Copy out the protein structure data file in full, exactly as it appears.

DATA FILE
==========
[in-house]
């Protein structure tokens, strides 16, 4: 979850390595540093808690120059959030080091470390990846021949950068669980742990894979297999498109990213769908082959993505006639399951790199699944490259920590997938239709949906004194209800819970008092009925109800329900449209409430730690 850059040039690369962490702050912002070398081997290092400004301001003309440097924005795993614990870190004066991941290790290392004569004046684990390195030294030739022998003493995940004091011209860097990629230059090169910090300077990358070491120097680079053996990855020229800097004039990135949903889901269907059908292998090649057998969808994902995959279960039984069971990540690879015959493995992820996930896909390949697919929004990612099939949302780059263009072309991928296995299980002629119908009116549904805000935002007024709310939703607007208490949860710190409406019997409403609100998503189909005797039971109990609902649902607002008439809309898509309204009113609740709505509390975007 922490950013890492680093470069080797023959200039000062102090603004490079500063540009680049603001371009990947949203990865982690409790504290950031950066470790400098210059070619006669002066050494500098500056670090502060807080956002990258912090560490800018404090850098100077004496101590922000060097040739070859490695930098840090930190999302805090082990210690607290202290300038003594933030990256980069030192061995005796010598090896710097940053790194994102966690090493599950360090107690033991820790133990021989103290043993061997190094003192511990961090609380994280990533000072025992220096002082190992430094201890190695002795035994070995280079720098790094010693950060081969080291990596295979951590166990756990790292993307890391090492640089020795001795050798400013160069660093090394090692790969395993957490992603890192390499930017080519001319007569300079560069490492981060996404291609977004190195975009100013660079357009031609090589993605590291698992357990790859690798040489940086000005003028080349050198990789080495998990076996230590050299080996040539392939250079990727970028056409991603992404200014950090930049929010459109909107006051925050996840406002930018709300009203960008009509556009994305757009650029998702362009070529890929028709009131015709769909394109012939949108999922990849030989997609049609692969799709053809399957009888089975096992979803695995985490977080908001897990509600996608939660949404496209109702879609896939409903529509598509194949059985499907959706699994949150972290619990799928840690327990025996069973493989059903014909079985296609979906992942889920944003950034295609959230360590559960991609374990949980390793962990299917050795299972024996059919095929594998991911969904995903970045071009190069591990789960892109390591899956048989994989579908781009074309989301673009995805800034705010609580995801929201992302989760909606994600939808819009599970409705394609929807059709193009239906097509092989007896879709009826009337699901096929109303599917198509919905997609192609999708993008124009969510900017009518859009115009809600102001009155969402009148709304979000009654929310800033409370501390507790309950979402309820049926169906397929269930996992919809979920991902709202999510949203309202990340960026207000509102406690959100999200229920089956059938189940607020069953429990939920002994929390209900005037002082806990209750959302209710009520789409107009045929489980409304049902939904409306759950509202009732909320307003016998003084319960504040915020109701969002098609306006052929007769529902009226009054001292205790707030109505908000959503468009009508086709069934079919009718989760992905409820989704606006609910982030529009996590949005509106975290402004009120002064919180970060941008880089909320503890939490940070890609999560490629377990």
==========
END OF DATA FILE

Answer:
[in-house]
């Protein structure tokens, strides 16, 4: 979850390595540093808690120059959030080091470390990846021949950068669980742990894979297999498109990213769908082959993505006639399951790199699944490259920590997938239709949906004194209800819970008092009925109800329900449209409430730690 850059040039690369962490702050912002070398081997290092400004301001003309440097924005795993614990870190004066991941290790290392004569004046684990390195030294030739022998003493995940004091011209860097990629230059090169910090300077990358070491120097680079053996990855020229800097004039990135949903889901269907059908292998090649057998969808994902995959279960039984069971990540690879015959493995992820996930896909390949697919929004990612099939949302780059263009072309991928296995299980002629119908009116549904805000935002007024709310939703607007208490949860710190409406019997409403609100998503189909005797039971109990609902649902607002008439809309898509309204009113609740709505509390975007 922490950013890492680093470069080797023959200039000062102090603004490079500063540009680049603001371009990947949203990865982690409790504290950031950066470790400098210059070619006669002066050494500098500056670090502060807080956002990258912090560490800018404090850098100077004496101590922000060097040739070859490695930098840090930190999302805090082990210690607290202290300038003594933030990256980069030192061995005796010598090896710097940053790194994102966690090493599950360090107690033991820790133990021989103290043993061997190094003192511990961090609380994280990533000072025992220096002082190992430094201890190695002795035994070995280079720098790094010693950060081969080291990596295979951590166990756990790292993307890391090492640089020795001795050798400013160069660093090394090692790969395993957490992603890192390499930017080519001319007569300079560069490492981060996404291609977004190195975009100013660079357009031609090589993605590291698992357990790859690798040489940086000005003028080349050198990789080495998990076996230590050299080996040539392939250079990727970028056409991603992404200014950090930049929010459109909107006051925050996840406002930018709300009203960008009509556009994305757009650029998702362009070529890929028709009131015709769909394109012939949108999922990849030989997609049609692969799709053809399957009888089975096992979803695995985490977080908001897990509600996608939660949404496209109702879609896939409903529509598509194949059985499907959706699994949150972290619990799928840690327990025996069973493989059903014909079985296609979906992942889920944003950034295609959230360590559960991609374990949980390793962990299917050795299972024996059919095929594998991911969904995903970045071009190069591990789960892109390591899956048989994989579908781009074309989301673009995805800034705010609580995801929201992302989760909606994600939808819009599970409705394609929807059709193009239906097509092989007896879709009826009337699901096929109303599917198509919905997609192609999708993008124009969510900017009518859009115009809600102001009155969402009148709304979000009654929310800033409370501390507790309950979402309820049926169906397929269930996992919809979920991902709202999510949203309202990340960026207000509102406690959100999200229920089956059938189940607020069953429990939920002994929390209900005037002082806990209750959302209710009520789409107009045929489980409304049902939904409306759950509202009732909320307003016998003084319960504040915020109701969002098609306006052929007769529902009226009054001292205790707030109505908000959503468009009508086709069934079919009718989760992905409820989704606006609910982030529009996590949005509106975290402004009120002064919180970060941008880089909320503890939490940070890609999560490629377990």